As a traveller, understanding Australia’s Aboriginal and Torres Strait Islander story is an invitation to understand Australia’s first and original story.
To look up into Australia’s glittering night sky is to be transported to another place and time. It’s no surprise that for Australia’s First Peoples, their stories and spirituality originate from the world around them. Indeed, that these places had names and stories going back millennia, long before the arrival of the British in 1788.
Australia’s Aboriginal and Torres Strait Islander peoples - a term used to describe the Aboriginal peoples of mainland Australia and Tasmania and the Indigenous peoples of the Torres Straits - learned how to navigate by understanding astronomy and the movement of the stars. So, the constellation of the Pleiades represents the trans-continental journey of the Seven Sisters whose story is shared by many cultural groups across mainland Australia. Over generations, these stories have been passed down in an unbroken lineage, connecting spirit to people, people to place, place to culture, and embracing family, community and home country.
Today, Australia’s First Peoples share their stories in traditional and modern forms. They are embedded in song, dance, drama, theatre and film. Some are shared on social media, others only whispered around a campfire.
These stories give a unique insight into the oldest surviving culture on earth and yet are also yours to take home. This is the gift of Indigenous Australia: a new way of seeing, where your spirit is touched, and your worldview transformed.
Dreamtime and spiritual beliefs
Over millennia, Aboriginal Australians have developed a highly complex belief system that interconnect the land, spirituality, lore, culture and care of country. Central to this belief is the concept of the ”Dreamtime“ or ”Dreaming”. Neither of these English words capture the true meaning or nuanced sophistication of this Aboriginal belief-system.
While Aboriginal groups may have their own meaning and stories for the “Dreamtime” broadly, it is understood as the time when spiritual ancestors created the world, and everything that exists. Different Aboriginal groups will also have their own word, in their language, to describe this time of creation, and their own particular creation stories that link to this period.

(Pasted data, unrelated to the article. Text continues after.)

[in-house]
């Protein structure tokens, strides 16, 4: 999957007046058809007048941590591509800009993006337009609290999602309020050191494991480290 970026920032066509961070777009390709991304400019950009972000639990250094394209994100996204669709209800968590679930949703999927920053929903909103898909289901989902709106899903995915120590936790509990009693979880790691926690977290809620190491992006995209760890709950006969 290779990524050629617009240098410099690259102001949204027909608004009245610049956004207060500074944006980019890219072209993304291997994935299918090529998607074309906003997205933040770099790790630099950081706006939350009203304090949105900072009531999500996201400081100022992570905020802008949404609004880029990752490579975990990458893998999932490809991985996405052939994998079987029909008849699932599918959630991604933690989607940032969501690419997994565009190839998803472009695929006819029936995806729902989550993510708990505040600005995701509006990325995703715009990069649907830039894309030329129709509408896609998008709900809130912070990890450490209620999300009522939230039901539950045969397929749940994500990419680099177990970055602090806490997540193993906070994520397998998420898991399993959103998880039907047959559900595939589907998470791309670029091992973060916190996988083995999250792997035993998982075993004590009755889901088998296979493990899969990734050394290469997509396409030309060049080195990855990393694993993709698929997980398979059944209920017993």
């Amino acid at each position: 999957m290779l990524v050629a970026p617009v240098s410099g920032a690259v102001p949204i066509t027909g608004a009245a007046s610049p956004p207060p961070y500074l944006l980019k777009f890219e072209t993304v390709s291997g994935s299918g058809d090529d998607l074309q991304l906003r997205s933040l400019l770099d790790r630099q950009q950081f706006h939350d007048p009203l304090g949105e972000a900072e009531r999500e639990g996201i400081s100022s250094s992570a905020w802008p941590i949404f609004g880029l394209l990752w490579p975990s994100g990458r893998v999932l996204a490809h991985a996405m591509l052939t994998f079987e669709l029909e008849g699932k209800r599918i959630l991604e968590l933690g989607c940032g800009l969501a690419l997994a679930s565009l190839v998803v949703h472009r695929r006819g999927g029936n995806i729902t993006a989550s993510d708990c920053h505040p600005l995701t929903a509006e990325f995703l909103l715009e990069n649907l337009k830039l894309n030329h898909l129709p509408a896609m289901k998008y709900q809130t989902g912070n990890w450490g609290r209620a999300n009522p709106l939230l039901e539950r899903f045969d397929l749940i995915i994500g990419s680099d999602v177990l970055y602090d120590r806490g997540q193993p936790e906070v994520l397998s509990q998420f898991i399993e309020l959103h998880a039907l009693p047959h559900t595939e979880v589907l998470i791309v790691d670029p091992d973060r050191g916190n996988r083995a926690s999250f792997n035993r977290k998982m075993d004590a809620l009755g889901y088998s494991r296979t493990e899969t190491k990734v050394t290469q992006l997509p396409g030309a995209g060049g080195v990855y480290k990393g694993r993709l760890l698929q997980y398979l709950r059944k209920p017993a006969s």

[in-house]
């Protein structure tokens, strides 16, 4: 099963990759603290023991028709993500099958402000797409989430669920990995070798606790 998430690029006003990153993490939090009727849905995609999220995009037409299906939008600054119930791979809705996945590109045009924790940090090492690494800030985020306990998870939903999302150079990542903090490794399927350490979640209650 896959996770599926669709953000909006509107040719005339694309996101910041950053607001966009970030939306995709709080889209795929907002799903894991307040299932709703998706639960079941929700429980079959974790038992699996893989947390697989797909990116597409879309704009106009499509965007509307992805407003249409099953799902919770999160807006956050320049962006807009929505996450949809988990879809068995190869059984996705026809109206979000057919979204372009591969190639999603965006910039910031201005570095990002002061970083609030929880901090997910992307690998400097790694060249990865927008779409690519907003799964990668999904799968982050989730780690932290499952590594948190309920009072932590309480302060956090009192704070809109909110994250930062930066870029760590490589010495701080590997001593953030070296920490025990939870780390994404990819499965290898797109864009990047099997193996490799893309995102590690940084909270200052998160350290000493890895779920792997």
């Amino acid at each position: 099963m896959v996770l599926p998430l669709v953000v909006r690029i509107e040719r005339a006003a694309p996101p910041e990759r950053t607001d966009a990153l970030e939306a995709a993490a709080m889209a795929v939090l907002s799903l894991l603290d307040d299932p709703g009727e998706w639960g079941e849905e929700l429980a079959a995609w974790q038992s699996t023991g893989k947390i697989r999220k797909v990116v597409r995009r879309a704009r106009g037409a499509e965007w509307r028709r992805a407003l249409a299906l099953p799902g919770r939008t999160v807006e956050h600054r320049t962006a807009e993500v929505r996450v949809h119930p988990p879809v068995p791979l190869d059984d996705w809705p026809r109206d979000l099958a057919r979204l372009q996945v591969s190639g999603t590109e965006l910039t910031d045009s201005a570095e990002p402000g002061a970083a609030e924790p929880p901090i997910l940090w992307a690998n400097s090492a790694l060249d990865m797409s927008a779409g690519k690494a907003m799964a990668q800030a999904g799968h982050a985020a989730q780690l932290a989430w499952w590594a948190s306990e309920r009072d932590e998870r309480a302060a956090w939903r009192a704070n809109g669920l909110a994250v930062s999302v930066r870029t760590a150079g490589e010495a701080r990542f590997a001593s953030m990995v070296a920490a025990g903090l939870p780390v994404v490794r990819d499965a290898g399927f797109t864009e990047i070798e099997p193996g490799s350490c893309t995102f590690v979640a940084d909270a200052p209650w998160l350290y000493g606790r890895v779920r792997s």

So, in Yawuru language, in Broome, Bugarrigarra is the word for the Dreamtime or Dreaming; in central Australia, Tjukurpa is the Anangu word referring to the creation period.
The creation stories from across mainland Australia are as equally diverse. The Arrernte people believe Tjoritja (the MacDonnell Ranges) were created by great mounds of caterpillar carcasses when they lost a fierce battle. In South Australia, the River Murray’s sinuous path is carved by Ponde (the giant cod) pursued to his death by Ngurrunderi, a mighty hunter and creator spirit of the Ngarrindjerri nation.
In the Torres Strait, there is no specific word for the “Dreaming” and Torres Strait Islander creation stories are most commonly referenced as the Tagai, who is often represented as a great fisherman and hero, and also shown as a constellation of stars.
Dreamtime stories link up to the sky, the land, the country, the animals, the people and totems. That’s how and why we are so strongly connected to the land because it goes right back to an ancestral time. The Dreamtime and the Dreaming stories keep us knowing and having that powerful respect for the land.
Unlike in the West where time is viewed as linear, many Indigenous cultures around the world, including Aboriginal Australia, view time differently. On the one hand Aboriginal people have a practical understanding of time, based on the cycles of the day and the rhythm of the seasons. After all, they’ve been successful hunters and gatherers for tens of thousands of years. Yet, another dimension of Aboriginal time exists that is integral to the spirit world and the understanding that everything is interconnected.
There is no such thing as time. Time is something that we’ve made up for our life, for industry, for being on time for work. Ngujakura is our preferred term for creation, the beginning, when everything came to be. Once we were created [these] stories were passed on to where we are now… They give us everything.
The role of storytelling in Aboriginal and Torres Strait Islander arts and culture
We're an awesome country, and we have an awesome story to tell. Technology just keeps changing, but the concept of storytelling doesn't.
Indigenous cultures continue to evolve, reflecting the changing lives and attitudes of Aboriginal and Torres Strait Islander peoples today. Their stunning contemporary art captures worldwide interest. But there is so much more to see and learn. No matter where you are in Australia, city or rainforest, coast or desert, enrich your stay by experiencing their stories told across many art forms today.
Traditional Indigenous art practitioners do not see themselves as artists but as storytellers. A great diversity of artistic styles and media exists, from the well-known dot paintings of the Western Desert to the cross-hatching, rarrk design and x-ray paintings from Arnhem Land in northern Australia to the ghost net art works of Erub Island in the Torres Straits.
Traditionally, there was rock art, sand and body paintings as well as ochre bark paintings, wood carvings and fibre weaving. Over the past 50 years, western acrylics and canvas have been introduced as well as lino prints, fabric printing, contemporary jewellery and glass-making.